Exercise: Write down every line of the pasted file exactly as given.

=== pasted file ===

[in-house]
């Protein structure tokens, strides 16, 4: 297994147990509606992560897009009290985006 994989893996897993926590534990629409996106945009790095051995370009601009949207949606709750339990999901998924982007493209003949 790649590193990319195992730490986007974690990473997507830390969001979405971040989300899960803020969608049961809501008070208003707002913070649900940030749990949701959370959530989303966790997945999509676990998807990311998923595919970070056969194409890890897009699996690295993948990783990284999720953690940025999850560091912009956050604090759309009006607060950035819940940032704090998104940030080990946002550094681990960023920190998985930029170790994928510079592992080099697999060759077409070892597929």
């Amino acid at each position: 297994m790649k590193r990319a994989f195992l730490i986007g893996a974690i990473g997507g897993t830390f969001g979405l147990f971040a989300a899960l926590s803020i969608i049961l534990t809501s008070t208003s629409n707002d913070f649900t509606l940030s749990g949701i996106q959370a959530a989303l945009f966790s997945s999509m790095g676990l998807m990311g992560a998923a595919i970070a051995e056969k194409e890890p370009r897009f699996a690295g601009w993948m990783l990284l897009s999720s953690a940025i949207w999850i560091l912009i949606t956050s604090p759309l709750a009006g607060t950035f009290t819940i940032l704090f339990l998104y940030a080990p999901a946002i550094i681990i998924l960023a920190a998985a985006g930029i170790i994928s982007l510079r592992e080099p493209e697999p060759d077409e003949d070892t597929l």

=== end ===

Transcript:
[in-house]
């Protein structure tokens, strides 16, 4: 297994147990509606992560897009009290985006 994989893996897993926590534990629409996106945009790095051995370009601009949207949606709750339990999901998924982007493209003949 790649590193990319195992730490986007974690990473997507830390969001979405971040989300899960803020969608049961809501008070208003707002913070649900940030749990949701959370959530989303966790997945999509676990998807990311998923595919970070056969194409890890897009699996690295993948990783990284999720953690940025999850560091912009956050604090759309009006607060950035819940940032704090998104940030080990946002550094681990960023920190998985930029170790994928510079592992080099697999060759077409070892597929």
């Amino acid at each position: 297994m790649k590193r990319a994989f195992l730490i986007g893996a974690i990473g997507g897993t830390f969001g979405l147990f971040a989300a899960l926590s803020i969608i049961l534990t809501s008070t208003s629409n707002d913070f649900t509606l940030s749990g949701i996106q959370a959530a989303l945009f966790s997945s999509m790095g676990l998807m990311g992560a998923a595919i970070a051995e056969k194409e890890p370009r897009f699996a690295g601009w993948m990783l990284l897009s999720s953690a940025i949207w999850i560091l912009i949606t956050s604090p759309l709750a009006g607060t950035f009290t819940i940032l704090f339990l998104y940030a080990p999901a946002i550094i681990i998924l960023a920190a998985a985006g930029i170790i994928s982007l510079r592992e080099p493209e697999p060759d077409e003949d070892t597929l």